Voluntary reading in decline: expert

Nothing helps students reach their potential more than reading, unfortunately fewer of them are turning pages, says an international literacy expert.

Nothing helps students reach their potential more than reading, unfortunately fewer of them are turning pages, says an international literacy expert.

Richard Allington, education professor at the University of Tennessee, said kids between the age of 12 and 18 are reading less at a time when there are more books, newspapers, magazines and electronic communication tools and sources than ever before.

Teachers have the power to turn the tide, he said.

“Voluntary reading is the best predictor of academic success but it’s directly related to the motivational environment of the classroom. Whether your kids read at home tonight, or over the weekend, or over the summer, has less to do with the parents they have than the teachers they have,” said Allington during a presentation to Grade 3 to 5 teachers with Red Deer Catholic Regional Schools on Thursday at Notre Dame High School.

He said students are reading less for several reasons — few classroom libraries; little use of school libraries; no time in school set aside for self-selected, independent, voluntary reading; few teachers reading aloud to students after Grade 2; and few teachers simply promoting books by holding them up in front of the class and telling students about them or reading a few pages aloud.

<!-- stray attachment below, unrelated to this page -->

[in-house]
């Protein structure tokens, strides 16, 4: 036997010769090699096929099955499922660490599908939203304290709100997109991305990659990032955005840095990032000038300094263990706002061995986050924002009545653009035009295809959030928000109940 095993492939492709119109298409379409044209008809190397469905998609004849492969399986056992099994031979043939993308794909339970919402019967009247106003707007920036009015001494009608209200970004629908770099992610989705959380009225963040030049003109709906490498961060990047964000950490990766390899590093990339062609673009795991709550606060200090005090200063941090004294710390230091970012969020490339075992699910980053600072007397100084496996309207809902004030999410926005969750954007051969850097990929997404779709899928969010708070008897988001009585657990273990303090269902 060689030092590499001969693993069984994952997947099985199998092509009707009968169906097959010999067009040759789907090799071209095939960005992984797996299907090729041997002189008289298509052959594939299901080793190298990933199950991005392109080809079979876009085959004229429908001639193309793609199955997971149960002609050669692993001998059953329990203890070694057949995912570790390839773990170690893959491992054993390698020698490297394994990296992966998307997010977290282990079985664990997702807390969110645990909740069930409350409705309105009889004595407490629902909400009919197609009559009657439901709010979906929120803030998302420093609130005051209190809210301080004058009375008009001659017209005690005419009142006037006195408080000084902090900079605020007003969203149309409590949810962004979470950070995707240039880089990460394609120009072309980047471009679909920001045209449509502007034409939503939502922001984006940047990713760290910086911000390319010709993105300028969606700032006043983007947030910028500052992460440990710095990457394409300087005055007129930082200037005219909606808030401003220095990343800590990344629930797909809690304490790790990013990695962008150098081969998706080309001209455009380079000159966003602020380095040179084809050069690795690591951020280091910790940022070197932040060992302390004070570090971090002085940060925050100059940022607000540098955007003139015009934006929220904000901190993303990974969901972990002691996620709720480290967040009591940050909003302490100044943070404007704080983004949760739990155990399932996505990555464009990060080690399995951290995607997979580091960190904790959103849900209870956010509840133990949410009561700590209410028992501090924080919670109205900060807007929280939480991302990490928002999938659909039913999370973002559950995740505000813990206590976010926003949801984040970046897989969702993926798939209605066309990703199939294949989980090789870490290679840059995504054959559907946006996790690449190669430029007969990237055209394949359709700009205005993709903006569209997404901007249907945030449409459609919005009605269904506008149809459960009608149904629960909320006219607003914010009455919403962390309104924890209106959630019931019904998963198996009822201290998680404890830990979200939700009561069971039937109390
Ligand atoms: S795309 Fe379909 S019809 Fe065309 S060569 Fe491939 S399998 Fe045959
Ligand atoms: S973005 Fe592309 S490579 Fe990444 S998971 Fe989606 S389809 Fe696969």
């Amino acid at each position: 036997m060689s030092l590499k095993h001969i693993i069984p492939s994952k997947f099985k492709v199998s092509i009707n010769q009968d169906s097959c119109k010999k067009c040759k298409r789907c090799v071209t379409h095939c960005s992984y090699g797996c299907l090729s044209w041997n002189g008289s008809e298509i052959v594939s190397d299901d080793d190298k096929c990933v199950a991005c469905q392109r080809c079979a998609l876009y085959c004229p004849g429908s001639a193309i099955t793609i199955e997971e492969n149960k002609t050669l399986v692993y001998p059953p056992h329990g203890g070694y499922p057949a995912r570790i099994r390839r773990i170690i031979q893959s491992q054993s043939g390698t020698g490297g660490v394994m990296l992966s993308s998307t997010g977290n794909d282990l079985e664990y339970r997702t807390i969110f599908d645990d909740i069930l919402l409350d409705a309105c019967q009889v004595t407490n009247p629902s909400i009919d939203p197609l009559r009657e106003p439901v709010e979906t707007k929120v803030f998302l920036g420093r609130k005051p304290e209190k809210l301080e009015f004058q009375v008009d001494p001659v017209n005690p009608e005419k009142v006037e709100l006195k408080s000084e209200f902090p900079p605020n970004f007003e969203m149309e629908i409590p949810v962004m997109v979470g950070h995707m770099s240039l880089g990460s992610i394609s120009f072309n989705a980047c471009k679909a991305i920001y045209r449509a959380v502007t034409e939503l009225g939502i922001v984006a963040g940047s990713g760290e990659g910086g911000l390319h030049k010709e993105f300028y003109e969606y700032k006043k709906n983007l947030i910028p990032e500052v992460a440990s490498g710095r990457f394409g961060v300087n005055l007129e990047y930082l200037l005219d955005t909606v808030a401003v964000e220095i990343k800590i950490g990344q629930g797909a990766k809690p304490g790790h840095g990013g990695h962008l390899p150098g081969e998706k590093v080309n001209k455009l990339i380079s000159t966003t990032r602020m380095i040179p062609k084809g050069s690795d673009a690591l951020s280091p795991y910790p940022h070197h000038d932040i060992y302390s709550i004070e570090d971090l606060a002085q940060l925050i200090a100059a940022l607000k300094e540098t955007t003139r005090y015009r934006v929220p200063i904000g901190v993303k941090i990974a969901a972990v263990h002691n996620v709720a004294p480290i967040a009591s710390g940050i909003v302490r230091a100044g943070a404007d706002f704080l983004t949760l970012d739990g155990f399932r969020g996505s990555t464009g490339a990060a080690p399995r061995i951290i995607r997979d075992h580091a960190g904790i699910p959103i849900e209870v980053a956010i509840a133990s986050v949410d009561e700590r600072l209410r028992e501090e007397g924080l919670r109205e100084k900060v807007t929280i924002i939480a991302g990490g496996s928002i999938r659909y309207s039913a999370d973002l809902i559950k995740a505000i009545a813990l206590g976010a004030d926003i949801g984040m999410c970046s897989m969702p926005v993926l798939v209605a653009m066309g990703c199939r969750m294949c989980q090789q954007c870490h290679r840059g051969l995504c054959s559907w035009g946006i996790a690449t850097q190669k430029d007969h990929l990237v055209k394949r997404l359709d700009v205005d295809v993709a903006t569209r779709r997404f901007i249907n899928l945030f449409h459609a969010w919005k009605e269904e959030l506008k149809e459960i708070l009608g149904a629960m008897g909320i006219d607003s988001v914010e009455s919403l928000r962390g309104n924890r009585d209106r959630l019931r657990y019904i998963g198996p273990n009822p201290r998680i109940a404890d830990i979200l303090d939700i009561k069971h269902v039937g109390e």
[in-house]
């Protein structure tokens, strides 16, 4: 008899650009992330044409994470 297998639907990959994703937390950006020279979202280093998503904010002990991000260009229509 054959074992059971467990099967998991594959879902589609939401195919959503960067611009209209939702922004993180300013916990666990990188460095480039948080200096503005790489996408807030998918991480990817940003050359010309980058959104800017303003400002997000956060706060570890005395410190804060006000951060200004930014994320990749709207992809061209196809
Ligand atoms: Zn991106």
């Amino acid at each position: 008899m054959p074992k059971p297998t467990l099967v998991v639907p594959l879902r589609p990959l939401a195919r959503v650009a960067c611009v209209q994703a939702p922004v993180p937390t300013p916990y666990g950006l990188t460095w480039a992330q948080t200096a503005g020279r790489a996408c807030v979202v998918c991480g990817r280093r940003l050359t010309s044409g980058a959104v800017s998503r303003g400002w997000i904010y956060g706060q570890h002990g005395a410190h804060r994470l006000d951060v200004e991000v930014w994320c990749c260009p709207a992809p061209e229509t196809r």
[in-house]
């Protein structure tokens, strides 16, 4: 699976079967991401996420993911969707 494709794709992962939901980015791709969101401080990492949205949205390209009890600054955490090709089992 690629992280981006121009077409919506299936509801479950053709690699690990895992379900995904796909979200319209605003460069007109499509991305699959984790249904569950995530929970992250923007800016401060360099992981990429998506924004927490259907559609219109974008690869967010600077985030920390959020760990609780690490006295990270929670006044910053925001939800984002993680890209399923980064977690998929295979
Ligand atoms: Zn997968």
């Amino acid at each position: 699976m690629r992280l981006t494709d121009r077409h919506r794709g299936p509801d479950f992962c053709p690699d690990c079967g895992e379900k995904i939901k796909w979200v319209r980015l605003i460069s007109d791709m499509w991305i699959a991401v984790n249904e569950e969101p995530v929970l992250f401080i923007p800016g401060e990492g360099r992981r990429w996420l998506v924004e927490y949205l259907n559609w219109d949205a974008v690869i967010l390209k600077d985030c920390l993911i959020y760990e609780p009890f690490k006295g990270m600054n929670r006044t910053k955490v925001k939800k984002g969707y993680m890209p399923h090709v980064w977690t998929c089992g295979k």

Allington said there’s no activity better for students than reading.

“Most of our best readers learn to read because they read a lot. And as they read, they had to solve problems. They had to figure out unknown word meanings. They had to figure out sentence structure. They had to figure out a way to puzzle through it,” he told the Advocate.

“As kids become engaged readers, they consistently seek out harder material, or more complex material, on a topic they’re interested in.”

Take dinosaurs, for example. Some children can’t learn enough about them, Allington said.

“There are these little six-year-old boys who know more about dinosaurs than I will ever know, and who can pronounce more dinosaur names than I can. They don’t want the book that tells them what they already know. They want the book that has a different take on a different kind of dinosaur, or a different kind of recovery technique.”


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